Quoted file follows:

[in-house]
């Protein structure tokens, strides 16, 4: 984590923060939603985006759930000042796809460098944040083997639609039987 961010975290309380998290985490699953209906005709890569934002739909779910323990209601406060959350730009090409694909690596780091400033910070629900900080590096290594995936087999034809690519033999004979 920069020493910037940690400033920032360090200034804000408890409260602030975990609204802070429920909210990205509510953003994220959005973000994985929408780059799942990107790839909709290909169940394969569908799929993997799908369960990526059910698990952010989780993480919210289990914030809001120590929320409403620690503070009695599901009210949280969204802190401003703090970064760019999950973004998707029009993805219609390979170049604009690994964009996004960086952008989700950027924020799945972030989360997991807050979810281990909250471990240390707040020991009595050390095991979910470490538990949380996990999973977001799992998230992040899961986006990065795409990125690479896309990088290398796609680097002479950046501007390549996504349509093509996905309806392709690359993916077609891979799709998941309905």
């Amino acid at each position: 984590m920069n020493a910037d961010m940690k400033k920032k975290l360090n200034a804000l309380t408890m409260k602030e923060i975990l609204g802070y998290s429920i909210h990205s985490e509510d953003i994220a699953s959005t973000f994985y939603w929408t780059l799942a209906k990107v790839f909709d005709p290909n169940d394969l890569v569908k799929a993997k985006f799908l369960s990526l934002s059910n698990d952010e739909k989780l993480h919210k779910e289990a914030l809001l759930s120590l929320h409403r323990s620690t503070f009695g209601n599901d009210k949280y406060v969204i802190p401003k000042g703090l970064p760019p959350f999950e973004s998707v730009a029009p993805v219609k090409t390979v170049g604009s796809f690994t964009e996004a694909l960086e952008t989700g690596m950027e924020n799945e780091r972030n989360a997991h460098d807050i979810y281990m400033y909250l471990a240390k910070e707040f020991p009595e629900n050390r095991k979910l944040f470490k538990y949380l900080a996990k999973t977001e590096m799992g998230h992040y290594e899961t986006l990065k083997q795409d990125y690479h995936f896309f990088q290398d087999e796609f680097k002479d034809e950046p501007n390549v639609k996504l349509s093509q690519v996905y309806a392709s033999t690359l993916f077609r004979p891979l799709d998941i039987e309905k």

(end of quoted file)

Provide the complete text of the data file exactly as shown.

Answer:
[in-house]
């Protein structure tokens, strides 16, 4: 984590923060939603985006759930000042796809460098944040083997639609039987 961010975290309380998290985490699953209906005709890569934002739909779910323990209601406060959350730009090409694909690596780091400033910070629900900080590096290594995936087999034809690519033999004979 920069020493910037940690400033920032360090200034804000408890409260602030975990609204802070429920909210990205509510953003994220959005973000994985929408780059799942990107790839909709290909169940394969569908799929993997799908369960990526059910698990952010989780993480919210289990914030809001120590929320409403620690503070009695599901009210949280969204802190401003703090970064760019999950973004998707029009993805219609390979170049604009690994964009996004960086952008989700950027924020799945972030989360997991807050979810281990909250471990240390707040020991009595050390095991979910470490538990949380996990999973977001799992998230992040899961986006990065795409990125690479896309990088290398796609680097002479950046501007390549996504349509093509996905309806392709690359993916077609891979799709998941309905």
């Amino acid at each position: 984590m920069n020493a910037d961010m940690k400033k920032k975290l360090n200034a804000l309380t408890m409260k602030e923060i975990l609204g802070y998290s429920i909210h990205s985490e509510d953003i994220a699953s959005t973000f994985y939603w929408t780059l799942a209906k990107v790839f909709d005709p290909n169940d394969l890569v569908k799929a993997k985006f799908l369960s990526l934002s059910n698990d952010e739909k989780l993480h919210k779910e289990a914030l809001l759930s120590l929320h409403r323990s620690t503070f009695g209601n599901d009210k949280y406060v969204i802190p401003k000042g703090l970064p760019p959350f999950e973004s998707v730009a029009p993805v219609k090409t390979v170049g604009s796809f690994t964009e996004a694909l960086e952008t989700g690596m950027e924020n799945e780091r972030n989360a997991h460098d807050i979810y281990m400033y909250l471990a240390k910070e707040f020991p009595e629900n050390r095991k979910l944040f470490k538990y949380l900080a996990k999973t977001e590096m799992g998230h992040y290594e899961t986006l990065k083997q795409d990125y690479h995936f896309f990088q290398d087999e796609f680097k002479d034809e950046p501007n390549v639609k996504l349509s093509q690519v996905y309806a392709s033999t690359l993916f077609r004979p891979l799709d998941i039987e309905k």